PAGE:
• Royals shortstop Tony Pena Jr. has set a new team record by going 219 plate appearances without drawing a single walk. To put that in some context, Mauer has drawn 27 walks over his past 219 plate appearances. Asked about Pena's streak, first-year general manager Dayton Moore had this to say:
    I couldn't care less if he walks again all year. I don't want him worrying about that. The biggest mistake that players make is they start focusing so much on their weaknesses that they don't maintain their strengths.

    Pena is an outstanding defensive shortstop and it's obviously vital that he "maintain" that "strength," but would trying to draw a walk once every month or so really keep him from doing that? In 130 big-league games, Pena has hit .272/.289/.367 with a 62-to-8 strikeout-to-walk ratio, so in terms of hitting there aren't a whole lot of strengths to worry about maintaining.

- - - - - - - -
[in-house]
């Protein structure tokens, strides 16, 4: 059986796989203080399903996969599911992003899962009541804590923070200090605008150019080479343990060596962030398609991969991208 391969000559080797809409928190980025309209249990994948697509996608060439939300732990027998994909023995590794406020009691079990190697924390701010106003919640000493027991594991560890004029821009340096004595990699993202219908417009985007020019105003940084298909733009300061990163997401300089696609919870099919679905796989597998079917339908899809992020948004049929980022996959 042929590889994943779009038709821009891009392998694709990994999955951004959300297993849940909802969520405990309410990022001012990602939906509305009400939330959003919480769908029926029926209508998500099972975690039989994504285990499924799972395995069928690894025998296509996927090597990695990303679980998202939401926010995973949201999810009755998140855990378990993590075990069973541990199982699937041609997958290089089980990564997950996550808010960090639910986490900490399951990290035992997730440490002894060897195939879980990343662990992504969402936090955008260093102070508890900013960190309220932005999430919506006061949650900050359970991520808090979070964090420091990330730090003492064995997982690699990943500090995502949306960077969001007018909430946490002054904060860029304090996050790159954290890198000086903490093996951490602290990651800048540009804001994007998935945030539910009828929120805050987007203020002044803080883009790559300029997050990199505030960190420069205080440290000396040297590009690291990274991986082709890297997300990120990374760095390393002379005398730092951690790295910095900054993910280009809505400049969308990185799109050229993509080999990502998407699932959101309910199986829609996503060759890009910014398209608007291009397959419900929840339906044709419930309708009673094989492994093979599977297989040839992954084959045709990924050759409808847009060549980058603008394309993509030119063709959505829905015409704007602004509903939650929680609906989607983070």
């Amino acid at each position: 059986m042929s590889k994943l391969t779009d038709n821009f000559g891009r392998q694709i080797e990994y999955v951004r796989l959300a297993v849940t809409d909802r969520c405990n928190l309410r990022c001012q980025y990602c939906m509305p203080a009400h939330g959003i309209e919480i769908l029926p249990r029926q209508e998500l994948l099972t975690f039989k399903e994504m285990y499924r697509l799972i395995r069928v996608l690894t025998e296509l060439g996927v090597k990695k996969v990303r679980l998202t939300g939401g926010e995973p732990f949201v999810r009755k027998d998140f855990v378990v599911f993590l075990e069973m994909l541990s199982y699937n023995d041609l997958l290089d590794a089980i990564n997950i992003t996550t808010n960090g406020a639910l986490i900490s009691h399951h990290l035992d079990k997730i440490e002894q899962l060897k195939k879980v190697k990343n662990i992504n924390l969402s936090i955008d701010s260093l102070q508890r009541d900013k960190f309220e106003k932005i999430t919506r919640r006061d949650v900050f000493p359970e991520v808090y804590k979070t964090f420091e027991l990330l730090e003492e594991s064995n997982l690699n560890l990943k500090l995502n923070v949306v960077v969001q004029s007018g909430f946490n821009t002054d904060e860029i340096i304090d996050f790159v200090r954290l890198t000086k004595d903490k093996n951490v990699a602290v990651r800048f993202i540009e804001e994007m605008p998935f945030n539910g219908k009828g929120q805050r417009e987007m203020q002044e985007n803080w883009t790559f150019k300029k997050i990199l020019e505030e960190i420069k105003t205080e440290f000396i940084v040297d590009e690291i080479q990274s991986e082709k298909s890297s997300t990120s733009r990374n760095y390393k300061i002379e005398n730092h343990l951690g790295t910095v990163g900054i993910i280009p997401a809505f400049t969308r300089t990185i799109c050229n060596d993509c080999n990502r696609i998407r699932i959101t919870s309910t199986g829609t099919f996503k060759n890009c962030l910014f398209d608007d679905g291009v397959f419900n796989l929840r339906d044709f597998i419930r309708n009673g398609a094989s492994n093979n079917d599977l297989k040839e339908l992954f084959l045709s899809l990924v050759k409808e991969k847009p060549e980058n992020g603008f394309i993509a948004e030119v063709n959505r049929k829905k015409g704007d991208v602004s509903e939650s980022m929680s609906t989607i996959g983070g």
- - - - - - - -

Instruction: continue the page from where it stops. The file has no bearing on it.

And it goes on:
• As someone who was in a reporting class with Ali Lucia at the University of Minnesota's journalism school, I was surprised by how quickly she managed to become on-air talent at FSN. I'm not quite as surprised by this.
  • Thanks to Alyssa Milano's blog, we now know that Dmitri Young "isn't built for power" and "isn't built for speed," but "is built for comfort and has the loveliest way about him." Seriously. There's sadly no visual evidence of Young being "built for comfort" in Milano's presence, but there are pictures of her hanging out with Russell Martin (not to mention Jeff Garlin, Ernie Banks, and Ozzie Smith).
  • Speaking of Martin, he was one of the topics when Jon Weisman of Dodgers Thoughts joined Gregg Rosenthal and me on NBCSports.com's "Fantasy Fix" show Thursday. Ken Tremendous from Fire Joe Morgan joined us on Monday's show and was a very good guest, but displayed a lack of sanity in writing about the experience afterward:
    The fine folks at NBCSports.com had me on today for some good old fashioned fantasy baseball talk. Got to chat with legendary Twins blogger/Rotoworld.com writer Aaron Gleeman, which was as close to an honor as a baseball blogger can get.

    If that's truly "as close to an honor as a baseball blogger can get," then we should all just quit now and move out of our parents' basements.